FERGUSON, Mo. (AP) — On the eve of the anniversary of Michael Brown being shot and killed during a confrontation with a police officer, Brown’s father said Saturday that the family still mourns the 18-year-old’s death.
Several weekend events are planned to commemorate Brown’s death. Among them was a parade on Saturday led by Michael Brown Sr., starting at the memorial on Canfield Drive in Ferguson that marks the site where Brown was fatally shot by former officer Darren Wilson on Aug. 9, 2014.
Time has not healed his wounds, Brown said before the procession, in which several hundred people, a drum corps and some cars joined in on the five-mile route to Normandy High School.
“At the end of the day, I still lost my boy,” he said. “I’m still hurting. My family’s still hurting.”
Brown said the anniversary brings back all of the grief and raw emotions, but that it’s important to continue standing up to concerns about police brutality and the use of force. His son’s death helped spur a national “Black Lives Matter” movement. As the parade began, he took an armful of stuffed animals and placed them in the middle of the street where his son died.
The U.S. Justice Department and a St. Louis County grand jury cleared Wilson, who resigned in November, of wrongdoing. A separate Justice Department investigation of Ferguson’s justice system found evidence of a profit-driven court system and widespread racial bias by police.
Onlookers were mostly scattered in small clusters on Saturday. Ferguson interim Police Chief Andre Anderson stood alongside St. Louis County Police Chief Jon Belmar and Capt. Ron Johnson of the Missouri State Highway Patrol on West Florissant Avenue, waving to parade participants and shaking hands with some. The street was the site of protests, looting and riots in the aftermath of Brown’s death.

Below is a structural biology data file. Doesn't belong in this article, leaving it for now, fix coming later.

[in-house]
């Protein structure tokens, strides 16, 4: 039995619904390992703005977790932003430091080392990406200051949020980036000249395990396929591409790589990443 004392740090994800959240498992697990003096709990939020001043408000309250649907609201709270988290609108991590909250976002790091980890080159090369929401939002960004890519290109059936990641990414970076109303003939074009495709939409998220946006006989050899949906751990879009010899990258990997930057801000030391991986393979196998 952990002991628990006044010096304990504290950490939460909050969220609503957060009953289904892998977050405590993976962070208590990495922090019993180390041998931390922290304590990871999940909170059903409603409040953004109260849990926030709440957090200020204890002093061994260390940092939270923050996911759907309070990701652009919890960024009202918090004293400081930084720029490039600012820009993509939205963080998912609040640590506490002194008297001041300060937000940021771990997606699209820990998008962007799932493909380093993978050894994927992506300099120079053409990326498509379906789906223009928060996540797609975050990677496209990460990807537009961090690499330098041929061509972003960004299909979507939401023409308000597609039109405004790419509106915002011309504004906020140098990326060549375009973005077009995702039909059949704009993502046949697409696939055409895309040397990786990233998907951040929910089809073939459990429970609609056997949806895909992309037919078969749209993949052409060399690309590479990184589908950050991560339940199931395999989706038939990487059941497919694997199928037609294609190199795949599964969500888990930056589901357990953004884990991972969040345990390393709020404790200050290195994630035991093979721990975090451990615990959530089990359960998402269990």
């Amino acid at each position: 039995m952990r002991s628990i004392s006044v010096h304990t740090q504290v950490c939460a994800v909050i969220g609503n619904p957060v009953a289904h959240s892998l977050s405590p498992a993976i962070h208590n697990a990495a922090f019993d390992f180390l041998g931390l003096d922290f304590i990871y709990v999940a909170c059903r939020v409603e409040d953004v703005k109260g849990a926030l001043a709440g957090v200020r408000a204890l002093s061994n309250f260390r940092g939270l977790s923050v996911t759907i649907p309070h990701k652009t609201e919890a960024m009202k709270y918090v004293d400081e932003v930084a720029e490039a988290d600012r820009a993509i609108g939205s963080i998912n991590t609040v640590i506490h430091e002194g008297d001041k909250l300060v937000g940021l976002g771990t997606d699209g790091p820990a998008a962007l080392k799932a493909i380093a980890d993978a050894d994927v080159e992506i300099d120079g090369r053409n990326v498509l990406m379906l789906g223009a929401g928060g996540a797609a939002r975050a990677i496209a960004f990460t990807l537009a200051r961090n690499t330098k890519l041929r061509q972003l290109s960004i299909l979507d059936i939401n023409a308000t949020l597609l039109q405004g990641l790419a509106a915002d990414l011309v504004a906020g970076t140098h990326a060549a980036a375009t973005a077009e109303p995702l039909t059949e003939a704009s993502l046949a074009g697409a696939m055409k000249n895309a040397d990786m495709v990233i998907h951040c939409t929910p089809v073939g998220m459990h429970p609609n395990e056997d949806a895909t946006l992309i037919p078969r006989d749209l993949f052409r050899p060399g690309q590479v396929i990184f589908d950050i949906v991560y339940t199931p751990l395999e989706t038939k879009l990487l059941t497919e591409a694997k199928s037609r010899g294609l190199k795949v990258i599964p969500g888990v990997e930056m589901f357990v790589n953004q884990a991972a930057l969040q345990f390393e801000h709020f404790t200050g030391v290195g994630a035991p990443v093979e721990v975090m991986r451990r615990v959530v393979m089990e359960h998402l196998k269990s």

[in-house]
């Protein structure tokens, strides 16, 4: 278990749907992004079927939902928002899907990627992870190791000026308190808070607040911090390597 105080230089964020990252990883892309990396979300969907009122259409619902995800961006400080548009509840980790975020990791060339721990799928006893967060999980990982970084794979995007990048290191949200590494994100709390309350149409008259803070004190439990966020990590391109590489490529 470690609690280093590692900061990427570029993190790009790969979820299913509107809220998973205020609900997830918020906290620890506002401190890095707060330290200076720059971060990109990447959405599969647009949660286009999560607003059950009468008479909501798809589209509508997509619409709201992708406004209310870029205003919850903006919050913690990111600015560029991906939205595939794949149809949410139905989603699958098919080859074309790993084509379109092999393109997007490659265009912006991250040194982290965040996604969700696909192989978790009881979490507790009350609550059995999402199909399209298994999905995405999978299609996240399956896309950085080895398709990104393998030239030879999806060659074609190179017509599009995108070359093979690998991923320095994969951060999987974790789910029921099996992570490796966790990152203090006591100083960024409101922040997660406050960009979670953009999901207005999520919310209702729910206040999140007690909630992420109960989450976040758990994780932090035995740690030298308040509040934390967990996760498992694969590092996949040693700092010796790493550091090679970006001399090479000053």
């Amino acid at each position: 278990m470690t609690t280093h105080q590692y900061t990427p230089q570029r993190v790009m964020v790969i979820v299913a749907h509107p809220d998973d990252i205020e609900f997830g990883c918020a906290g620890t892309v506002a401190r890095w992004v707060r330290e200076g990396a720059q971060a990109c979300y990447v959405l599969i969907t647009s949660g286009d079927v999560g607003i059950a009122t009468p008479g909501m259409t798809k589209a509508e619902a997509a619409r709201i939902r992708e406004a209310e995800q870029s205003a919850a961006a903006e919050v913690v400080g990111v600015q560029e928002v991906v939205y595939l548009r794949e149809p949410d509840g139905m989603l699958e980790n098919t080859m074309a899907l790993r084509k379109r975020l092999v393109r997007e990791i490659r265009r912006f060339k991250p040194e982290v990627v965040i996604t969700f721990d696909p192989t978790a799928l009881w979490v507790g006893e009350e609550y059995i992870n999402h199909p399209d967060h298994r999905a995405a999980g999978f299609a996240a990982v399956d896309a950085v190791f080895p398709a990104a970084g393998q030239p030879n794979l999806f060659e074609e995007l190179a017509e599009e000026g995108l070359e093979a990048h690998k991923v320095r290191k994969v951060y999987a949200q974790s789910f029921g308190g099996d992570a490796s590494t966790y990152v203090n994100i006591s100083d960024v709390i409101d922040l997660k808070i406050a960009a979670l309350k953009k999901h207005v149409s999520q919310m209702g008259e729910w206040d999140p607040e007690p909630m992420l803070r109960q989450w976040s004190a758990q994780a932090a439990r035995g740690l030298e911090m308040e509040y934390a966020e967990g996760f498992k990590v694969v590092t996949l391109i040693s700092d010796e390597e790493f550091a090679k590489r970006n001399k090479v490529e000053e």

A vocal group of about 30 people marching in the parade began chanting “Hands up! Don’t shoot!” as they neared the officers, then “Pigs in a blanket fry like bacon.” Otherwise, the crowd was peaceful. Police presence was limited mostly to officers at intersections keeping traffic away from the parade, and there were no immediate reports of confrontations.
Darius Simpson, 22, made the trip to Ferguson from Eastern Michigan University for the weekend and was in the parade. Simpson, who is black, said he had never been an activist until Brown’s death, but said a visit to Ferguson last year during the height of the unrest changed him.
“Something snapped in me, seeing the memorial, seeing how Ferguson reacted inspired me to take it back to Michigan,” Simpson said.
St. Louis resident Carlatta Bussey, 41, brought her 7-year-old son.
“I wanted to show him he needs to stand up for what he believes in,” said Bussey, who is black. “It’s important for him to know he has a voice.”
Hours after the march attended by the elder Brown, hundreds — many with “Black Lives Matter” placards — took part in a similar processional in St. Louis in memory of VonDerrit Myers Jr., a black 18-year-old shot and killed last October by an off-duty St. Louis police officer. The city prosecutor in May announced the officer acted in self-defense after being fired upon by Myers. An attorney for Myers’ family says Myers was not armed.
Another march is planned for Sunday, again starting on Canfield Drive. That procession will stop just before noon for a moment of silence to mark the moment Brown was killed.
Brown’s father said a lot of families in the St. Louis area and across the nation are hurting because they’ve lost loved ones to police violence. Though some groups are pledging civil disobedience in the St. Louis region, Brown urged everyone to mark his son’s death in peace.
“No drama,” he said. “No stupidity, so we can just have some kind of peace.”